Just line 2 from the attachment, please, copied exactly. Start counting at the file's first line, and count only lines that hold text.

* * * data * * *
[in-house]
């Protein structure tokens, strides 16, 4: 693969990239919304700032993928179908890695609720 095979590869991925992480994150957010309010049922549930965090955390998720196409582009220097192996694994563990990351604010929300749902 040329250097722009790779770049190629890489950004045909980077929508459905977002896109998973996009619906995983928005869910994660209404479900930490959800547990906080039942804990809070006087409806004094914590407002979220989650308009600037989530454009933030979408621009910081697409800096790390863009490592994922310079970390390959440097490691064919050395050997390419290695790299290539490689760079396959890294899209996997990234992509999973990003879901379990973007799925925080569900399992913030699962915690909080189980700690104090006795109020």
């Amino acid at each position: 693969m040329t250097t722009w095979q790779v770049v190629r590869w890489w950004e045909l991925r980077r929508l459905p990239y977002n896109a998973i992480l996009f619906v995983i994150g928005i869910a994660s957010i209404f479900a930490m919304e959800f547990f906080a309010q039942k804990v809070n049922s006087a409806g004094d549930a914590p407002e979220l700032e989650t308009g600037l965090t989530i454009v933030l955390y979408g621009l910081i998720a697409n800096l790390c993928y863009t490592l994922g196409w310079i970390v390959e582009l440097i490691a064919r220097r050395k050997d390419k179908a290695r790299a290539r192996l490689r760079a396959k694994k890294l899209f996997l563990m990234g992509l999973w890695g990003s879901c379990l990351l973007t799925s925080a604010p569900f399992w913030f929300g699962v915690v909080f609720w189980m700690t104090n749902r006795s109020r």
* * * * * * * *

């Protein structure tokens, strides 16, 4: 693969990239919304700032993928179908890695609720 095979590869991925992480994150957010309010049922549930965090955390998720196409582009220097192996694994563990990351604010929300749902 040329250097722009790779770049190629890489950004045909980077929508459905977002896109998973996009619906995983928005869910994660209404479900930490959800547990906080039942804990809070006087409806004094914590407002979220989650308009600037989530454009933030979408621009910081697409800096790390863009490592994922310079970390390959440097490691064919050395050997390419290695790299290539490689760079396959890294899209996997990234992509999973990003879901379990973007799925925080569900399992913030699962915690909080189980700690104090006795109020």